As for net metering, Powell says it definitely has a role in Vermont, but she adds…. “Does that mean that we see a future where that structure will always stay the way it is? Maybe, maybe not. But what we do see right now is that it’s an effective way to accelerate value in solar and accelerate the adoption, and we’re very fortunate that we’re working very closely with regulators on how we can do this in a way where you don’t just rapidly disrupt existing utility models. If you do that, then it can have unfortunate unintended consequences for customers, as well.”

Powell likens solar’s disruption to how cell phones disrupted traditional phone lines. The telecommunication companies that thrived were the ones that adapted and embraced cellphones, worked with regulators, and became the leading communication leaders rather than protecting their old business models.

Similarly, GMP is embracing not only solar, but the new technologies that complement solar, such as storage.  They’ve already started an energy storage project in Rutland and are working with a Vermont based storage company about partnerships that can provide value to the utility and all stakeholders.

Storage is just one way Powell and GMP are thinking about changing the traditional utility business model. She also foresees more partnerships for not only storage and solar, but also for energy efficiency, on-bill financing, air source heat pumps, and integrating electric vehicles and smart grid technologies.

“It’s not just ‘go net metering, go solar,’” says Powell. “We’re kind of making sure we’re innovating at the same time and working with our regulators to try to create a very new and different model for how regulations could have value to customers. … Our dream is to embrace this disruptive future, but in a way where we’ve been smart enough to think of the things that you would actually pay us to do for you.”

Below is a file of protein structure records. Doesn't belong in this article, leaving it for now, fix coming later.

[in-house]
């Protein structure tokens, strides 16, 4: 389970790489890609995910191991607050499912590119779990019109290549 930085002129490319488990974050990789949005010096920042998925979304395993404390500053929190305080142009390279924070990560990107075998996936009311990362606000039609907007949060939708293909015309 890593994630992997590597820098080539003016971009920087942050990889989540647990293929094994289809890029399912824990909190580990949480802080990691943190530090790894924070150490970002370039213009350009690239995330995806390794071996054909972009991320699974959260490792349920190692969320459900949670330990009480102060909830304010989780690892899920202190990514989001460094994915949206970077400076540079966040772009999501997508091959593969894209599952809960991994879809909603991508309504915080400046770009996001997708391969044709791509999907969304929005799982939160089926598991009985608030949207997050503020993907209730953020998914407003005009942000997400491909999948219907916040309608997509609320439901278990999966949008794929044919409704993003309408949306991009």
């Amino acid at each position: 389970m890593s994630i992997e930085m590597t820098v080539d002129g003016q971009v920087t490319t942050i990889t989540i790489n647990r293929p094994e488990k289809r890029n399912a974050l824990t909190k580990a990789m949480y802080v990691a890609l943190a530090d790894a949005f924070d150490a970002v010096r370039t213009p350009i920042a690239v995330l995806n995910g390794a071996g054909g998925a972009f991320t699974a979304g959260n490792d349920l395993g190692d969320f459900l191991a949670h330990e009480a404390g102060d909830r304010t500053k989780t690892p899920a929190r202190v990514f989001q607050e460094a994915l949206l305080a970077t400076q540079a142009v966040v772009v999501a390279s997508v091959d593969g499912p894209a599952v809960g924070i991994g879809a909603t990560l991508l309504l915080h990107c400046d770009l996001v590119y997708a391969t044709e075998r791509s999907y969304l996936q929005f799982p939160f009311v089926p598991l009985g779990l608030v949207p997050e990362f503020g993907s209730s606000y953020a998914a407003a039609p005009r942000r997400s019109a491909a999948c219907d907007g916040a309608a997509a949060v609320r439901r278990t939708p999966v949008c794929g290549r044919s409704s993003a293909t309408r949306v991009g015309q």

Powell was also optimistic about GMP continuing to be a significant energy provider to customers, despite solar and other technology advancements. She predicted that even 15 years from now, the bulk of GMP customers will still want grid-tied power in the same way they have it today.

Asking for any constructive criticism of the solar industry, Powell is also positive, complimenting solar installers for working with GMP and regulators, as well as for cutting their installation prices as solar panels have come down instead of padding their profit margins. “I think that the more we can work together in the most collaborative ways possible, the more we’ll produce the best, most effective outcome for our customers.”

I finished up my conversation with Powell by asking her if she had any words of advice for her fellow utilities.  As one of the smallest utilities in the United States, however, she was reluctant.

She said, “It’s very different when you’re very small and working in a small state, and you have better access to partnering, etc. But I think Jim Rogers, [the former chairman and CEO of Duke Energy] and others have stated it very well, which is that you can either be part of the solution or be part of the problem. So at its core, I think it’s beholden on us to try to figure out how to be part of the solution.”

Tor Valenza a.k.a. “Solar Fred” is a solar marketing and communications consultant and the author of Solar Fred's Guide to Solar Guerrilla Marketing. Sign up for the Solar Fred Marketing Newsletter, or contact him through UnThink Solar. You can also follow @SolarFred on Twitter.